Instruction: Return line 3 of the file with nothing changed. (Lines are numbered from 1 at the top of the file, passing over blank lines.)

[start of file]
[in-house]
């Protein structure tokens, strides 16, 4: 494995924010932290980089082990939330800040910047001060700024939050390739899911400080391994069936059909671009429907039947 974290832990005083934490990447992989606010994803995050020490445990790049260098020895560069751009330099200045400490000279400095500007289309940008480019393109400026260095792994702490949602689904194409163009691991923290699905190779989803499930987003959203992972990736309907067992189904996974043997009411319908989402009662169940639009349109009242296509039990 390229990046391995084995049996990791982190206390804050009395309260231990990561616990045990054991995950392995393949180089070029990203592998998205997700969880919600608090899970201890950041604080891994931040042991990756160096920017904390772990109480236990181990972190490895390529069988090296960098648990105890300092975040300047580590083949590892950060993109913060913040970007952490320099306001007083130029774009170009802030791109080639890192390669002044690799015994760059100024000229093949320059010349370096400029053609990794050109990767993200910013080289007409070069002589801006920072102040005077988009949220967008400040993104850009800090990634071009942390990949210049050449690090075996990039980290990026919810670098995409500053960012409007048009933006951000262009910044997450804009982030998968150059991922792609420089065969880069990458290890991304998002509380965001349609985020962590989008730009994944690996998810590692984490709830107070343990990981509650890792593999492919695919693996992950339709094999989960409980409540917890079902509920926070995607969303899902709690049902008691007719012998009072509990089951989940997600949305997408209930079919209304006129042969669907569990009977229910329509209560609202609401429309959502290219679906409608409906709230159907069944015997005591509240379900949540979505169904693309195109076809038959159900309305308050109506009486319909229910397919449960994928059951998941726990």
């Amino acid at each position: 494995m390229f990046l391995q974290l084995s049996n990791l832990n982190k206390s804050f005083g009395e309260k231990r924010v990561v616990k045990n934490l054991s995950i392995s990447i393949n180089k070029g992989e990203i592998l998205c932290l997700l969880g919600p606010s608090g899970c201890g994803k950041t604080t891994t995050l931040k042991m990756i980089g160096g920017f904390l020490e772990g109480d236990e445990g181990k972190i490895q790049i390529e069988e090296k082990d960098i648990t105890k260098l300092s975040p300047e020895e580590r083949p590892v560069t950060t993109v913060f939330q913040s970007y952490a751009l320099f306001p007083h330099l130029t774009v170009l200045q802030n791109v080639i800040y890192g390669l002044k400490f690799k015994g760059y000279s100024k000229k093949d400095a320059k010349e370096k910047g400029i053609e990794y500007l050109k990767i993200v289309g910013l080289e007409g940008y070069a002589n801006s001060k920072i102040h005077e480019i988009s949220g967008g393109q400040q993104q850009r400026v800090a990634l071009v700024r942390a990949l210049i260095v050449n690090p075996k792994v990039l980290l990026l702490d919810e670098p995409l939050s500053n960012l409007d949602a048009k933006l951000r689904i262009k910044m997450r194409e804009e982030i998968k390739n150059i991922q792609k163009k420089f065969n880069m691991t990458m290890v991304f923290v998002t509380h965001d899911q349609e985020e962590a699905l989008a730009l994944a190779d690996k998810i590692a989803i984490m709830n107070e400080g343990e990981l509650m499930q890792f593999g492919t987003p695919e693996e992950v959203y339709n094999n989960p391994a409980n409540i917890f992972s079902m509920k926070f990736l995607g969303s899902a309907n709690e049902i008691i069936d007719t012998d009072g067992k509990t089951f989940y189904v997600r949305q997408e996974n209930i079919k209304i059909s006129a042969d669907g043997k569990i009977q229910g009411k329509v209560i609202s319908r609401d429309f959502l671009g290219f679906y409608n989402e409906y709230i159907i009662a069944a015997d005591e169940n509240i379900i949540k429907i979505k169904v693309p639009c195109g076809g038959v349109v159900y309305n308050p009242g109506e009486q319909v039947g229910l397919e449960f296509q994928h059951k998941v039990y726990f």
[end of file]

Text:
């Amino acid at each position: 494995m390229f990046l391995q974290l084995s049996n990791l832990n982190k206390s804050f005083g009395e309260k231990r924010v990561v616990k045990n934490l054991s995950i392995s990447i393949n180089k070029g992989e990203i592998l998205c932290l997700l969880g919600p606010s608090g899970c201890g994803k950041t604080t891994t995050l931040k042991m990756i980089g160096g920017f904390l020490e772990g109480d236990e445990g181990k972190i490895q790049i390529e069988e090296k082990d960098i648990t105890k260098l300092s975040p300047e020895e580590r083949p590892v560069t950060t993109v913060f939330q913040s970007y952490a751009l320099f306001p007083h330099l130029t774009v170009l200045q802030n791109v080639i800040y890192g390669l002044k400490f690799k015994g760059y000279s100024k000229k093949d400095a320059k010349e370096k910047g400029i053609e990794y500007l050109k990767i993200v289309g910013l080289e007409g940008y070069a002589n801006s001060k920072i102040h005077e480019i988009s949220g967008g393109q400040q993104q850009r400026v800090a990634l071009v700024r942390a990949l210049i260095v050449n690090p075996k792994v990039l980290l990026l702490d919810e670098p995409l939050s500053n960012l409007d949602a048009k933006l951000r689904i262009k910044m997450r194409e804009e982030i998968k390739n150059i991922q792609k163009k420089f065969n880069m691991t990458m290890v991304f923290v998002t509380h965001d899911q349609e985020e962590a699905l989008a730009l994944a190779d690996k998810i590692a989803i984490m709830n107070e400080g343990e990981l509650m499930q890792f593999g492919t987003p695919e693996e992950v959203y339709n094999n989960p391994a409980n409540i917890f992972s079902m509920k926070f990736l995607g969303s899902a309907n709690e049902i008691i069936d007719t012998d009072g067992k509990t089951f989940y189904v997600r949305q997408e996974n209930i079919k209304i059909s006129a042969d669907g043997k569990i009977q229910g009411k329509v209560i609202s319908r609401d429309f959502l671009g290219f679906y409608n989402e409906y709230i159907i009662a069944a015997d005591e169940n509240i379900i949540k429907i979505k169904v693309p639009c195109g076809g038959v349109v159900y309305n308050p009242g109506e009486q319909v039947g229910l397919e449960f296509q994928h059951k998941v039990y726990f």